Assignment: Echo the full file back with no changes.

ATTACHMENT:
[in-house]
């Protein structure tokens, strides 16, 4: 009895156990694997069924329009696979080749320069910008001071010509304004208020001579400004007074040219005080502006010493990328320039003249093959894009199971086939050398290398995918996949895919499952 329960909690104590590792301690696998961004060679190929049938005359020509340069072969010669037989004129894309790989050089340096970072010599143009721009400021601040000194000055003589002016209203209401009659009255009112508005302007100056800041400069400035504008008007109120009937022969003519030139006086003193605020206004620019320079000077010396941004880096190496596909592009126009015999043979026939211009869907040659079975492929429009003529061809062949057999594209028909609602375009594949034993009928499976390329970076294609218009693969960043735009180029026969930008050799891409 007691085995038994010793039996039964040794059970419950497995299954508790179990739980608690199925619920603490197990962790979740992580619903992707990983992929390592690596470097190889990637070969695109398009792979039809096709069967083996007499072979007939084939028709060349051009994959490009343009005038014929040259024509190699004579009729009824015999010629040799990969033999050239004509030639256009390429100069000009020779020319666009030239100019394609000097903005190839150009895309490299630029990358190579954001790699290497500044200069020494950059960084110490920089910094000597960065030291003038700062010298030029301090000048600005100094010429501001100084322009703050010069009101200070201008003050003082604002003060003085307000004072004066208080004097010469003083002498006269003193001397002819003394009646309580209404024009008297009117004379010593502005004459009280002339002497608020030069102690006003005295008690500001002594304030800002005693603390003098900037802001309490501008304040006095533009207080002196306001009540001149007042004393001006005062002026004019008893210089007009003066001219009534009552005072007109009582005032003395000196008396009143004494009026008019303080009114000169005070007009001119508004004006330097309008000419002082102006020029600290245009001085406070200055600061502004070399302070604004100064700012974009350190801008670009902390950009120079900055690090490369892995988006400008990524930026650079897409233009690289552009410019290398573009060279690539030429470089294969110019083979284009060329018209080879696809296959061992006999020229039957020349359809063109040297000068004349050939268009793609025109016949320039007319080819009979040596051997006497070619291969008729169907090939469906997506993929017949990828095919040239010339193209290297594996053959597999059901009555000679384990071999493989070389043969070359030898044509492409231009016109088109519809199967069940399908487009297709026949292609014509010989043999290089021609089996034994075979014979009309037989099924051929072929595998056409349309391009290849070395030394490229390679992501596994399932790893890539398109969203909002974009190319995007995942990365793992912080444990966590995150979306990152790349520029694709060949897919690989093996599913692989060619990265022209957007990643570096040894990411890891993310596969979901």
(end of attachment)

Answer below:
[in-house]
């Protein structure tokens, strides 16, 4: 009895156990694997069924329009696979080749320069910008001071010509304004208020001579400004007074040219005080502006010493990328320039003249093959894009199971086939050398290398995918996949895919499952 329960909690104590590792301690696998961004060679190929049938005359020509340069072969010669037989004129894309790989050089340096970072010599143009721009400021601040000194000055003589002016209203209401009659009255009112508005302007100056800041400069400035504008008007109120009937022969003519030139006086003193605020206004620019320079000077010396941004880096190496596909592009126009015999043979026939211009869907040659079975492929429009003529061809062949057999594209028909609602375009594949034993009928499976390329970076294609218009693969960043735009180029026969930008050799891409 007691085995038994010793039996039964040794059970419950497995299954508790179990739980608690199925619920603490197990962790979740992580619903992707990983992929390592690596470097190889990637070969695109398009792979039809096709069967083996007499072979007939084939028709060349051009994959490009343009005038014929040259024509190699004579009729009824015999010629040799990969033999050239004509030639256009390429100069000009020779020319666009030239100019394609000097903005190839150009895309490299630029990358190579954001790699290497500044200069020494950059960084110490920089910094000597960065030291003038700062010298030029301090000048600005100094010429501001100084322009703050010069009101200070201008003050003082604002003060003085307000004072004066208080004097010469003083002498006269003193001397002819003394009646309580209404024009008297009117004379010593502005004459009280002339002497608020030069102690006003005295008690500001002594304030800002005693603390003098900037802001309490501008304040006095533009207080002196306001009540001149007042004393001006005062002026004019008893210089007009003066001219009534009552005072007109009582005032003395000196008396009143004494009026008019303080009114000169005070007009001119508004004006330097309008000419002082102006020029600290245009001085406070200055600061502004070399302070604004100064700012974009350190801008670009902390950009120079900055690090490369892995988006400008990524930026650079897409233009690289552009410019290398573009060279690539030429470089294969110019083979284009060329018209080879696809296959061992006999020229039957020349359809063109040297000068004349050939268009793609025109016949320039007319080819009979040596051997006497070619291969008729169907090939469906997506993929017949990828095919040239010339193209290297594996053959597999059901009555000679384990071999493989070389043969070359030898044509492409231009016109088109519809199967069940399908487009297709026949292609014509010989043999290089021609089996034994075979014979009309037989099924051929072929595998056409349309391009290849070395030394490229390679992501596994399932790893890539398109969203909002974009190319995007995942990365793992912080444990966590995150979306990152790349520029694709060949897919690989093996599913692989060619990265022209957007990643570096040894990411890891993310596969979901």